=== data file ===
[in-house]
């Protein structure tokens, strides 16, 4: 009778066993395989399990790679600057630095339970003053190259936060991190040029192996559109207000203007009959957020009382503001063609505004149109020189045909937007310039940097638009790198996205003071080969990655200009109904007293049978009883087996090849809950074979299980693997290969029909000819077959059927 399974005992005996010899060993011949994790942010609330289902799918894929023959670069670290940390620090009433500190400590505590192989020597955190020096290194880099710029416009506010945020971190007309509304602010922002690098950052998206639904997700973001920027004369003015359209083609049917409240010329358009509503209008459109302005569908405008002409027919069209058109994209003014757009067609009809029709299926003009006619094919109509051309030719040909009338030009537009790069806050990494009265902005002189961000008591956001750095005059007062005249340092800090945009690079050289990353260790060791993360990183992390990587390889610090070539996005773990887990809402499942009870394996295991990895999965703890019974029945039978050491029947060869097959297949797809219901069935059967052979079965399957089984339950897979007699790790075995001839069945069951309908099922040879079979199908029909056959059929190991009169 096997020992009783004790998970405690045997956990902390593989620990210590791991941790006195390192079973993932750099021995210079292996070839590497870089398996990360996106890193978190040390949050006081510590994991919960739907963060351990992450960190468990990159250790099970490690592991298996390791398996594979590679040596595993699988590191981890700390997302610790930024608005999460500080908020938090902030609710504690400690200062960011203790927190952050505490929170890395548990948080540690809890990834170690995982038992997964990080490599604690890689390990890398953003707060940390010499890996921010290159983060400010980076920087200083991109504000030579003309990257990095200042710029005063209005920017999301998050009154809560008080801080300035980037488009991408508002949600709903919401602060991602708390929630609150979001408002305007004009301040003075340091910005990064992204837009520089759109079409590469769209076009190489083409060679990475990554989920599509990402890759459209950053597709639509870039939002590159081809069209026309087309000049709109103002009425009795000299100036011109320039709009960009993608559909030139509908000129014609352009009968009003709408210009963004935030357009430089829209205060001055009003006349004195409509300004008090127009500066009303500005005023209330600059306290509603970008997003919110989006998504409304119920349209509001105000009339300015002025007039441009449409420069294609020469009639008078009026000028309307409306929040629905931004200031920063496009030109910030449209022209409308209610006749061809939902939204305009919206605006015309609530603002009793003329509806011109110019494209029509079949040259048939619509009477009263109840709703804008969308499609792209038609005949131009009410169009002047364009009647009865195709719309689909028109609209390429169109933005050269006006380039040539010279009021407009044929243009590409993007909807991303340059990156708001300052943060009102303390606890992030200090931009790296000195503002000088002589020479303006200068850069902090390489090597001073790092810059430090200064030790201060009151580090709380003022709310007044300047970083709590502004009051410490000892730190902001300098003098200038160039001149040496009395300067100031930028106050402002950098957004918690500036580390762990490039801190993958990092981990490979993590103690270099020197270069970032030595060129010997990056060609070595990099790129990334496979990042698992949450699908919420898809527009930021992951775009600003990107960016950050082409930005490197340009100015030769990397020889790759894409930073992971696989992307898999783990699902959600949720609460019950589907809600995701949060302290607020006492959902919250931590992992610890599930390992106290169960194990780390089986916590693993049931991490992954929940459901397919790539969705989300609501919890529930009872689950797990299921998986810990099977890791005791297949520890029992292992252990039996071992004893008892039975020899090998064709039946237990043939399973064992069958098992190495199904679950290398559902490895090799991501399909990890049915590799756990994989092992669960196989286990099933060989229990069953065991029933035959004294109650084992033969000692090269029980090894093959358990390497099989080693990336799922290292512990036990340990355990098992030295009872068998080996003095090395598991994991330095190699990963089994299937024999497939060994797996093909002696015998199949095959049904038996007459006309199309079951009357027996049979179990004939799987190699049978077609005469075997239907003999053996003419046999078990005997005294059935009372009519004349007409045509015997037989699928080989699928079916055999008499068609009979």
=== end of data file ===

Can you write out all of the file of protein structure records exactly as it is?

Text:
[in-house]
């Protein structure tokens, strides 16, 4: 009778066993395989399990790679600057630095339970003053190259936060991190040029192996559109207000203007009959957020009382503001063609505004149109020189045909937007310039940097638009790198996205003071080969990655200009109904007293049978009883087996090849809950074979299980693997290969029909000819077959059927 399974005992005996010899060993011949994790942010609330289902799918894929023959670069670290940390620090009433500190400590505590192989020597955190020096290194880099710029416009506010945020971190007309509304602010922002690098950052998206639904997700973001920027004369003015359209083609049917409240010329358009509503209008459109302005569908405008002409027919069209058109994209003014757009067609009809029709299926003009006619094919109509051309030719040909009338030009537009790069806050990494009265902005002189961000008591956001750095005059007062005249340092800090945009690079050289990353260790060791993360990183992390990587390889610090070539996005773990887990809402499942009870394996295991990895999965703890019974029945039978050491029947060869097959297949797809219901069935059967052979079965399957089984339950897979007699790790075995001839069945069951309908099922040879079979199908029909056959059929190991009169 096997020992009783004790998970405690045997956990902390593989620990210590791991941790006195390192079973993932750099021995210079292996070839590497870089398996990360996106890193978190040390949050006081510590994991919960739907963060351990992450960190468990990159250790099970490690592991298996390791398996594979590679040596595993699988590191981890700390997302610790930024608005999460500080908020938090902030609710504690400690200062960011203790927190952050505490929170890395548990948080540690809890990834170690995982038992997964990080490599604690890689390990890398953003707060940390010499890996921010290159983060400010980076920087200083991109504000030579003309990257990095200042710029005063209005920017999301998050009154809560008080801080300035980037488009991408508002949600709903919401602060991602708390929630609150979001408002305007004009301040003075340091910005990064992204837009520089759109079409590469769209076009190489083409060679990475990554989920599509990402890759459209950053597709639509870039939002590159081809069209026309087309000049709109103002009425009795000299100036011109320039709009960009993608559909030139509908000129014609352009009968009003709408210009963004935030357009430089829209205060001055009003006349004195409509300004008090127009500066009303500005005023209330600059306290509603970008997003919110989006998504409304119920349209509001105000009339300015002025007039441009449409420069294609020469009639008078009026000028309307409306929040629905931004200031920063496009030109910030449209022209409308209610006749061809939902939204305009919206605006015309609530603002009793003329509806011109110019494209029509079949040259048939619509009477009263109840709703804008969308499609792209038609005949131009009410169009002047364009009647009865195709719309689909028109609209390429169109933005050269006006380039040539010279009021407009044929243009590409993007909807991303340059990156708001300052943060009102303390606890992030200090931009790296000195503002000088002589020479303006200068850069902090390489090597001073790092810059430090200064030790201060009151580090709380003022709310007044300047970083709590502004009051410490000892730190902001300098003098200038160039001149040496009395300067100031930028106050402002950098957004918690500036580390762990490039801190993958990092981990490979993590103690270099020197270069970032030595060129010997990056060609070595990099790129990334496979990042698992949450699908919420898809527009930021992951775009600003990107960016950050082409930005490197340009100015030769990397020889790759894409930073992971696989992307898999783990699902959600949720609460019950589907809600995701949060302290607020006492959902919250931590992992610890599930390992106290169960194990780390089986916590693993049931991490992954929940459901397919790539969705989300609501919890529930009872689950797990299921998986810990099977890791005791297949520890029992292992252990039996071992004893008892039975020899090998064709039946237990043939399973064992069958098992190495199904679950290398559902490895090799991501399909990890049915590799756990994989092992669960196989286990099933060989229990069953065991029933035959004294109650084992033969000692090269029980090894093959358990390497099989080693990336799922290292512990036990340990355990098992030295009872068998080996003095090395598991994991330095190699990963089994299937024999497939060994797996093909002696015998199949095959049904038996007459006309199309079951009357027996049979179990004939799987190699049978077609005469075997239907003999053996003419046999078990005997005294059935009372009519004349007409045509015997037989699928080989699928079916055999008499068609009979």